BTW, your profile says you're from Northern California. Where abouts? If you're in the area, maybe you would like to come to one of the ZNA NorCal meetings. Over half the members of our club are also members here on Bito.

    -Dan

  6. #16
    Oyagoi Sangreaal's Avatar
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    Quote Originally Posted by mrbradleybradley
    Different growth patterns, different finishing rates, differences at different ages as well.

    If you have read Maurice's forum recently, he has shown differences even between siblings.


    BB
    *smile* Perhaps if I knew who Maurice is I might be able to read his forum...

    I have no doubts that there are differences between siblings; I don't expect all siblings to look like they came out of a cookie-cutter mold. But one would think that some fry displaying the same dominant genetics would develop in the same or similar way, given that their genetic makeup would be very close or identical to each other. Can't expect a gazillion fry to have that narrow a genetic code stamped on all of them. But some will, and those familiar with that (like the breeder that has worked the bloodlines to produce it and watched it as it matures, for instance), will have a pretty good idea of how it will develop and what it needs at every stage of its development. Without this knowledge, we muddle through and do the best we can do with what we have. I guess that's what I'm going to have to do. Like the song, "Life's A Dance", I'll learn as I go....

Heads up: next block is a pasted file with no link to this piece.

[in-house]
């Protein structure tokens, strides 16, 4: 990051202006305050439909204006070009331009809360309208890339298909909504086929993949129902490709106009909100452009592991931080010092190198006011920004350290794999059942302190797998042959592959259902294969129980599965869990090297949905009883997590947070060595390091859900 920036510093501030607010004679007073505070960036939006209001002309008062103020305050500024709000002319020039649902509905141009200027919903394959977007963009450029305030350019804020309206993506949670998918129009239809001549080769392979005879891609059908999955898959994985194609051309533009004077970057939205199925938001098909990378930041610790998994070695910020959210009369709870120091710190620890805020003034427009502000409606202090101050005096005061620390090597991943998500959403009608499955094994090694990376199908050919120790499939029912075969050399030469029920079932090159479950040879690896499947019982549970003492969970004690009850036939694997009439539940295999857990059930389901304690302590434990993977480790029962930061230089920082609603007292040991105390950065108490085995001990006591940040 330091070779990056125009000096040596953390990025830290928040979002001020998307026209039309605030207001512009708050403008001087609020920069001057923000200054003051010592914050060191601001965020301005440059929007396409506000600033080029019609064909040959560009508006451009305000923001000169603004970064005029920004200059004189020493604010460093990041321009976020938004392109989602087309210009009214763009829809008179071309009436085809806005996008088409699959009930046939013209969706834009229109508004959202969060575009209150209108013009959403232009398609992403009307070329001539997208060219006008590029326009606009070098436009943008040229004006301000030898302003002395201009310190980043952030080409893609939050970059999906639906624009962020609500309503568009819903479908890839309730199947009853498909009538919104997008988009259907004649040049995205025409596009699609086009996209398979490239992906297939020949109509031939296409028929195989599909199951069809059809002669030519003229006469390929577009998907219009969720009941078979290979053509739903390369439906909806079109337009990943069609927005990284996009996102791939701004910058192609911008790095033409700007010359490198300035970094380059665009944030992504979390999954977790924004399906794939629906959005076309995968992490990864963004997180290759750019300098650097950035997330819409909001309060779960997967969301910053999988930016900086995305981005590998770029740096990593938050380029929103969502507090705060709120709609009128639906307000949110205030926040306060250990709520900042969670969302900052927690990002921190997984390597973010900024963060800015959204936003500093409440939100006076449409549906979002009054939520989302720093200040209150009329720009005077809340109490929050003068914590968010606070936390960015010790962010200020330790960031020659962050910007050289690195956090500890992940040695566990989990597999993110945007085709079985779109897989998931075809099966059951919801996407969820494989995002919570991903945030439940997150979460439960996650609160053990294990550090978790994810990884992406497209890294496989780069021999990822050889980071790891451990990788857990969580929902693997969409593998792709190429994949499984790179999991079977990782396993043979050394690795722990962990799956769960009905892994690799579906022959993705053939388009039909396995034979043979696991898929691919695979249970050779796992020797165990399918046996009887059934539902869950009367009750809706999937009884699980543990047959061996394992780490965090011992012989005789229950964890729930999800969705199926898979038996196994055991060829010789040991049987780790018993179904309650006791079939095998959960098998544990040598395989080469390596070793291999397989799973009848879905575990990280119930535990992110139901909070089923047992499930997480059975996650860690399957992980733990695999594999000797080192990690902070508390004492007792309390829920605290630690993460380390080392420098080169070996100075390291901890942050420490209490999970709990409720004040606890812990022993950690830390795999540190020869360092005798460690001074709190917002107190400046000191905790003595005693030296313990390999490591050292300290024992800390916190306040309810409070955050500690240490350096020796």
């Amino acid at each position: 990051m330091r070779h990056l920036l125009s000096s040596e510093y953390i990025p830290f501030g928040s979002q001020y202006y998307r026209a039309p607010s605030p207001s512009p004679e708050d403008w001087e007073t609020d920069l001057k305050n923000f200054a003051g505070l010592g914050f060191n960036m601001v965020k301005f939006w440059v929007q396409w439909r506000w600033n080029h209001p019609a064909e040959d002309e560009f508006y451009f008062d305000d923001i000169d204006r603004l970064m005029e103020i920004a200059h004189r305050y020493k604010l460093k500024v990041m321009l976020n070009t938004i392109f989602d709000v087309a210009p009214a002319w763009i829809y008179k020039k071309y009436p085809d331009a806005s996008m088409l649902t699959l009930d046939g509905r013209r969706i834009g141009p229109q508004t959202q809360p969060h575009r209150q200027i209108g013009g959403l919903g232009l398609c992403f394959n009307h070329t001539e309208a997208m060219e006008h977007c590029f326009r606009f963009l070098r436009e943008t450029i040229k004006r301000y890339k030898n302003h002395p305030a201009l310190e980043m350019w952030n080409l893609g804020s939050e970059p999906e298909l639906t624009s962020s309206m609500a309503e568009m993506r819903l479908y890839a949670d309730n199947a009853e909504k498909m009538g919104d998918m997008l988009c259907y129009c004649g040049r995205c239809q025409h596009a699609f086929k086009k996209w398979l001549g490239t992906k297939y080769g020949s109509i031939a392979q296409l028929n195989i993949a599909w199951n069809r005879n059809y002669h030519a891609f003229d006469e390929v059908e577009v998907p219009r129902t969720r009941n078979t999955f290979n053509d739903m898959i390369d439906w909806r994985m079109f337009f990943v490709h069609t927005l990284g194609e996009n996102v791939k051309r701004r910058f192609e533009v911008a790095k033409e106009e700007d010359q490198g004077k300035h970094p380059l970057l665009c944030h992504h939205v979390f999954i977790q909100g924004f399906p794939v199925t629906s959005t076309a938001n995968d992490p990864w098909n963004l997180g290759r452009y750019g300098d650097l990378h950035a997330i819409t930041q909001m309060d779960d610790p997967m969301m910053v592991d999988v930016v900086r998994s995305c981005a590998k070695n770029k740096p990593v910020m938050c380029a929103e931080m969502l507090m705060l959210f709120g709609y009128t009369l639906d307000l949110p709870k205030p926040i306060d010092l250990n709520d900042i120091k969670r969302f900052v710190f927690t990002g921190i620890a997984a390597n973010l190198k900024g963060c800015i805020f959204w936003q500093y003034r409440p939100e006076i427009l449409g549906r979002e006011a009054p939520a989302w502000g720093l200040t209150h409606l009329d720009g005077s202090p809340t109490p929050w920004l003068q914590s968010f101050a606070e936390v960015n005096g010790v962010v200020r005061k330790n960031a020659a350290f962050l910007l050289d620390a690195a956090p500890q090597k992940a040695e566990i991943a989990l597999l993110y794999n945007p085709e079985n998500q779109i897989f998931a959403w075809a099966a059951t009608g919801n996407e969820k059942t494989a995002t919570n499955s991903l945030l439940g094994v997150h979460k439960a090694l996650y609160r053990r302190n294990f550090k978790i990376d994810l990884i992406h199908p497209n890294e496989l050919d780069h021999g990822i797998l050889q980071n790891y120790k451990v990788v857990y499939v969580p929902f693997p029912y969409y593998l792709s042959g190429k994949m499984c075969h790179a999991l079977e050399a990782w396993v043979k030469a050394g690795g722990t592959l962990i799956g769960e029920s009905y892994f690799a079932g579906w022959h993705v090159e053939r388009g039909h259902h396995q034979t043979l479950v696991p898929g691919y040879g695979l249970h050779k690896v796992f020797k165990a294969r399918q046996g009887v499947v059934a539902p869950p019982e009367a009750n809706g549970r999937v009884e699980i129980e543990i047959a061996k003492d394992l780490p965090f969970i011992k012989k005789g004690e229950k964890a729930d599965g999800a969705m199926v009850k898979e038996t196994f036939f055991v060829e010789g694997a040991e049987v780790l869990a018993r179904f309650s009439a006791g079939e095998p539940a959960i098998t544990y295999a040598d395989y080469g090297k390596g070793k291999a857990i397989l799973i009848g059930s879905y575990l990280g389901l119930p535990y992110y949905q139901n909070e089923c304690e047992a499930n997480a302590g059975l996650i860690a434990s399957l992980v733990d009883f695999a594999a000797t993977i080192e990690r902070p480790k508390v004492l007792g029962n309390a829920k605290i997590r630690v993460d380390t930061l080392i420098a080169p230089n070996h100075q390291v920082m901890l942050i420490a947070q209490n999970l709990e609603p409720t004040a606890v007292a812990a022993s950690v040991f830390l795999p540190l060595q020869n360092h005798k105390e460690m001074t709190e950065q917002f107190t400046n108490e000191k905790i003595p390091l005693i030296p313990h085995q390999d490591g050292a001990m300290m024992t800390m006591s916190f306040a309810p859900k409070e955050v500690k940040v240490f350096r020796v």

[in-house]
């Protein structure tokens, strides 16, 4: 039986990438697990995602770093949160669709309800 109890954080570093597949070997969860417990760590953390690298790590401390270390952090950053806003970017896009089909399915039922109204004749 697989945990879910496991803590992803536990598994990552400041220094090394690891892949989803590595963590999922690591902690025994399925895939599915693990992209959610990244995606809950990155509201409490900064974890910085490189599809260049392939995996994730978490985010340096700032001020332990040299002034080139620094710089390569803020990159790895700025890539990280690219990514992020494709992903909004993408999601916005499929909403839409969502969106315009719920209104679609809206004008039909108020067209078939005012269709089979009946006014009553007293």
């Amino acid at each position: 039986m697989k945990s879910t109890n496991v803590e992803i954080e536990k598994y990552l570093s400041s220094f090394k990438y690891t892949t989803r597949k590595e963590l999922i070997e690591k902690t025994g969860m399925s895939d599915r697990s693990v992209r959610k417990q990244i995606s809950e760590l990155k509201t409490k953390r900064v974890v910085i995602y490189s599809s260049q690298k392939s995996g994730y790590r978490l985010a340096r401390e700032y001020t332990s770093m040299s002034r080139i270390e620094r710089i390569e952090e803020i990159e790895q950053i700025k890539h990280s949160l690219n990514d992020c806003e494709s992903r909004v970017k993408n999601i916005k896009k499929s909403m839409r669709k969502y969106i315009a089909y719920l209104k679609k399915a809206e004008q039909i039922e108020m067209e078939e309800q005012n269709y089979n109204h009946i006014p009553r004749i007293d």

Cheers,

    Marie

  7. #17
    Jumbo dcny's Avatar